artist statement

The jolt experienced when encountering a beautiful and vital object informs my work as an artist. Some things are conduits. Some are agents or surrogates, symbols or codes. I create sculptures from these things, with additions from my libraries of paint, glue, adhesives, and building materials. My work often attends to the overlooked, occasionally grubby, inanimate object world that forms and transforms human life. Beauty is inherent in the color, texture, and history of my materials.

Historian Lorraine Daston describes things as paradoxical in her introduction to Things That Talk: Object Lessons from Art and Science. Daston uses Martin Heidegger’s self-sufficient thing to traverse the space between matter and meaning unveiling the thingness of things (Daston, 2004, pp. 20-23). Daston argues that it is the paradoxical nature of things that gives them voice. The synergy of the catalogue of mundane, and sometimes cherished, things in my sculpture creates narrative tension. The meaning-making capacity of materiality is central to my work as a sculptor.

Contemporary “orphaned” objects, fragments of unknown origin and anonymous ownership, frequently function as material in my work. These are not looted archaeological fragments of ancient Greek vases but today’s disjecta membra. My material most often dates to the 20th or 21st century and lacks contextual data or information about its findspot. The gathered shards of plastic, glass, metal, or wood offer an understanding of the customary life and mind of contemporary society.

In addition to history, metaphor, and references to popular culture, the formal qualities of my materials, such as texture, color, form, weight, value, and line, drive the composition of my sculptures.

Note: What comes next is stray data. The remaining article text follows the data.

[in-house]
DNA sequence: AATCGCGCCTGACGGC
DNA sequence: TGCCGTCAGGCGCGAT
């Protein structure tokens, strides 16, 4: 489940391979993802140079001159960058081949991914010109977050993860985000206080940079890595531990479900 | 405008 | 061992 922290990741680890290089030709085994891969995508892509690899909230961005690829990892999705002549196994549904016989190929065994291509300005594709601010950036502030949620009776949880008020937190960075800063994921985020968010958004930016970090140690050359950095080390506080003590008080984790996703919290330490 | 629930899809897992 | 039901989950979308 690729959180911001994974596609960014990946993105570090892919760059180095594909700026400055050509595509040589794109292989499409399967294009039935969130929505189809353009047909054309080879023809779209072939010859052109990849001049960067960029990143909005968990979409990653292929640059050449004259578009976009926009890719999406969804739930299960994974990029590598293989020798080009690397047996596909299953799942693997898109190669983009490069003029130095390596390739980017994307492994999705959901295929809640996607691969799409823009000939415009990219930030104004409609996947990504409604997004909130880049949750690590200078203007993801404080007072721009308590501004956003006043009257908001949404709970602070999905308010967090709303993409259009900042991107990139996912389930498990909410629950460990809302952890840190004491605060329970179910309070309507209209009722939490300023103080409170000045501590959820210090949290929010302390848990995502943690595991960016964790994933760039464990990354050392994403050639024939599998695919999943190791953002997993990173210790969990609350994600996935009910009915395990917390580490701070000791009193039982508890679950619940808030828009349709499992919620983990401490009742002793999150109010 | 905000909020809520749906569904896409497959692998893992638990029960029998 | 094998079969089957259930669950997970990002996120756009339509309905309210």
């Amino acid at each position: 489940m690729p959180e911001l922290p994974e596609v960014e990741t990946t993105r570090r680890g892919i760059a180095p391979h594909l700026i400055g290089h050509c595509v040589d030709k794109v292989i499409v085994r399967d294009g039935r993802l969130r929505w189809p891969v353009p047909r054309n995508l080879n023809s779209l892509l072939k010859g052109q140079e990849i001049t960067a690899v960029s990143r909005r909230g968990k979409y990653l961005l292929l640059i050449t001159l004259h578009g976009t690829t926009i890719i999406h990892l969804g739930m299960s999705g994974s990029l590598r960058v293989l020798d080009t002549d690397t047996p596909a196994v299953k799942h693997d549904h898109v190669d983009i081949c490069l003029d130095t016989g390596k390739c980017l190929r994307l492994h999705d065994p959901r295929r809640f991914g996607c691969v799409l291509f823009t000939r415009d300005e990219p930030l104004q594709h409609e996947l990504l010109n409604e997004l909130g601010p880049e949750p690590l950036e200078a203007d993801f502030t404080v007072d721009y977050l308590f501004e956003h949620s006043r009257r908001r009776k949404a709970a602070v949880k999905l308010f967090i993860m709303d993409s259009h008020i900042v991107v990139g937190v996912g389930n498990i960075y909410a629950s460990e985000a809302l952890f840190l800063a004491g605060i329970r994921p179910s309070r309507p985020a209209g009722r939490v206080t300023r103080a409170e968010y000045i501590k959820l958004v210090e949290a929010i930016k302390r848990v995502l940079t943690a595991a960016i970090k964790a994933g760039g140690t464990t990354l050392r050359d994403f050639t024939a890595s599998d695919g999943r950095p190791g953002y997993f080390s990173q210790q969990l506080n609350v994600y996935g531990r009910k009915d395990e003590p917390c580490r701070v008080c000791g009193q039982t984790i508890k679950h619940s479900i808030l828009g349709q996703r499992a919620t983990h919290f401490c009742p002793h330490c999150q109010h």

It is through materiality that my current work protests the limiting image of an artist. My work contemplates heritage, humor, and beauty through the combination and interaction of paint, quotidian objects, and vestiges that frequently serve as carriers of tradition and capsules of inheritance. Some pieces are titled with a textual fragment from literature or from a transcribed bit of conversation. The title adds to the work’s rhetoric.

One of my recent projects, “Collected Things,” is collaborative and with provenance. I create sculptures from personal items and ephemeral materials that once belonged to artists, writers, and thinkers such as Karen Wilken, Joyce Scott, Grace Hartigan, Graham Nickson, Lucy Sante, Rebecca Hoffberger, Carl E. Hazelwood, and Cordy Ryman. The genealogical use of the objects transformed them into things with vitality and historical force. I add my own materials to these things propelling visual conversations as I make something new. Though the pieces are not traditional portraits, they do offer intimate biographical glimpses into the lives of the people.